Pharmaceutical giants Eli Lilly and Merck recently announced that beginning in 2009 they will publicly disclose information about payments made to doctors.
Pharmaceutical giants Eli Lilly and Merck recently announced that beginning in 2009 they will
publicly disclose information about payments made to doctors. Although it is unclear what information will be disclosed, John Lechleiter, chief executive of Lilly, confirmed that his firm will “likely include” the names of doctors or some other identifying information and the reason for payments to them. Merck, on the other hand, said that it would disclose the speaking fees it pays to doctors.
Members of Congress have been pressing for a national registry that discloses the payments that doctors receive from pharmaceutical companies. The Physician Payments Sunshine Act, a bipartisan bill, is expected to be taken up by Congress next year, with support from the Pharmaceutical Research and Manufacturers of America, the AMA, and a number of drug makers, including Pfizer.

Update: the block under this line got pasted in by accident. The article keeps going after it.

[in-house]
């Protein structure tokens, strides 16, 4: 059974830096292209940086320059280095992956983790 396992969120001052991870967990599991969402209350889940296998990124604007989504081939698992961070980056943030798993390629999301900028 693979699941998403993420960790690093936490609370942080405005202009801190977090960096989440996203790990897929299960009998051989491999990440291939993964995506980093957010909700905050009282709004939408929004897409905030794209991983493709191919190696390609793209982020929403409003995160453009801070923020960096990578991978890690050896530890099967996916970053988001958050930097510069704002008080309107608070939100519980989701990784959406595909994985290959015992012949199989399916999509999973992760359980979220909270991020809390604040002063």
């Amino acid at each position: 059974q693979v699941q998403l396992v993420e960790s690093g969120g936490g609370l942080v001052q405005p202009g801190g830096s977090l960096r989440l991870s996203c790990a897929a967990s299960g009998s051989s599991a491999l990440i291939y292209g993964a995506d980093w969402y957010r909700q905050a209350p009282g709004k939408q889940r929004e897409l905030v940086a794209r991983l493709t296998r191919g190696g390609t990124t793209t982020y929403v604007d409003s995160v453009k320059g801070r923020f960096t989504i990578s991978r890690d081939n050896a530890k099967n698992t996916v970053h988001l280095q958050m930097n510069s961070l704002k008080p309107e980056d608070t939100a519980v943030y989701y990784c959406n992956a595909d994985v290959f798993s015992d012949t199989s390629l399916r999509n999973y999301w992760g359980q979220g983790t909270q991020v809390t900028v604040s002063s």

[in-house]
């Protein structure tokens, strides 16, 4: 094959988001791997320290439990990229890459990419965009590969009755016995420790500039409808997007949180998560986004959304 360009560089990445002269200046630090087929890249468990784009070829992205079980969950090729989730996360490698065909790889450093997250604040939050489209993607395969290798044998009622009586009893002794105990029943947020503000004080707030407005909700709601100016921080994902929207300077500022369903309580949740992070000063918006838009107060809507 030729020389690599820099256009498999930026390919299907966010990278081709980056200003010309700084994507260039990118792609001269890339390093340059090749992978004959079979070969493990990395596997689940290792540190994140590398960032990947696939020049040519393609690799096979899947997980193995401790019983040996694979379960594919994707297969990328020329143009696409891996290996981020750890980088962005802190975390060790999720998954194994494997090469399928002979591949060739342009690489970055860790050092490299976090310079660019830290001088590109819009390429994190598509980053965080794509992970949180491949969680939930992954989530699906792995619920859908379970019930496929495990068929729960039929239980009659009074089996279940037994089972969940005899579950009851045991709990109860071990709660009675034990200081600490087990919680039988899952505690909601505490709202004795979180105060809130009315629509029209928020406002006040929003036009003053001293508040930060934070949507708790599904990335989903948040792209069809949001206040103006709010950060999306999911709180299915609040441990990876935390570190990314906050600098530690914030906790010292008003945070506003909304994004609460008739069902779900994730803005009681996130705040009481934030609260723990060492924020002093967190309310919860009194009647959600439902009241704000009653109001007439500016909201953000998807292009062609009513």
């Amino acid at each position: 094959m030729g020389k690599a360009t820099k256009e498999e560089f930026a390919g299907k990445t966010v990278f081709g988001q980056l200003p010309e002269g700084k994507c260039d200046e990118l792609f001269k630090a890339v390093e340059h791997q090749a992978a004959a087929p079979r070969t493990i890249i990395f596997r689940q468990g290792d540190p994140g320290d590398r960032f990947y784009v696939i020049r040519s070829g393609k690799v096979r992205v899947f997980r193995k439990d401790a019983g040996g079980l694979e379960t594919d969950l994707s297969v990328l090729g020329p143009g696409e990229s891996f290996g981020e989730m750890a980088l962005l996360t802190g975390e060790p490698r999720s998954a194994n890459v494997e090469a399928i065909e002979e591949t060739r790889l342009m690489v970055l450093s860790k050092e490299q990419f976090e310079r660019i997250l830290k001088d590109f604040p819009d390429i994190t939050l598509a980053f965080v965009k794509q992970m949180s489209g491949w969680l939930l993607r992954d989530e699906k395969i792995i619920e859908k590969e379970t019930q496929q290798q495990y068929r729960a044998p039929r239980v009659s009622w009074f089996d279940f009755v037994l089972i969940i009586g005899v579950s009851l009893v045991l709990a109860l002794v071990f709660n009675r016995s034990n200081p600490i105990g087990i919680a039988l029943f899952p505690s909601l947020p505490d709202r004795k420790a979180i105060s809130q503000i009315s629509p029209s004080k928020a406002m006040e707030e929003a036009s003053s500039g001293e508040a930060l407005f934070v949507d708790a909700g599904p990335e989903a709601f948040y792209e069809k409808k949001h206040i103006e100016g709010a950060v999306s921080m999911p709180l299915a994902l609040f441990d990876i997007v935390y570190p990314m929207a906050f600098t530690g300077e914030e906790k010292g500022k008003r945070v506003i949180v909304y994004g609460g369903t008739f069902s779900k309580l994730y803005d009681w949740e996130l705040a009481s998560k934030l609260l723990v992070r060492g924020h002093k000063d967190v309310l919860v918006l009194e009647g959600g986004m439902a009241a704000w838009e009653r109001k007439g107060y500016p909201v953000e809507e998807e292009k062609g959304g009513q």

Beginning in 2009, Lilly will disclose payments made to physicians who serve as speakers and advisors for the company. The registry will expand in 2011 to resemble the requirements under the Sunshine Act.
In a New York Times article regarding the Lilly disclosures, Senator Charles Grassley (R, Iowa), who has headed the recent investigations of physicians and disclosure of pharmaceutical affiliations, said “this announcement contributes to transparency,” but that he would continue his investigations because a “uniform reporting requirement is needed to get the full picture.”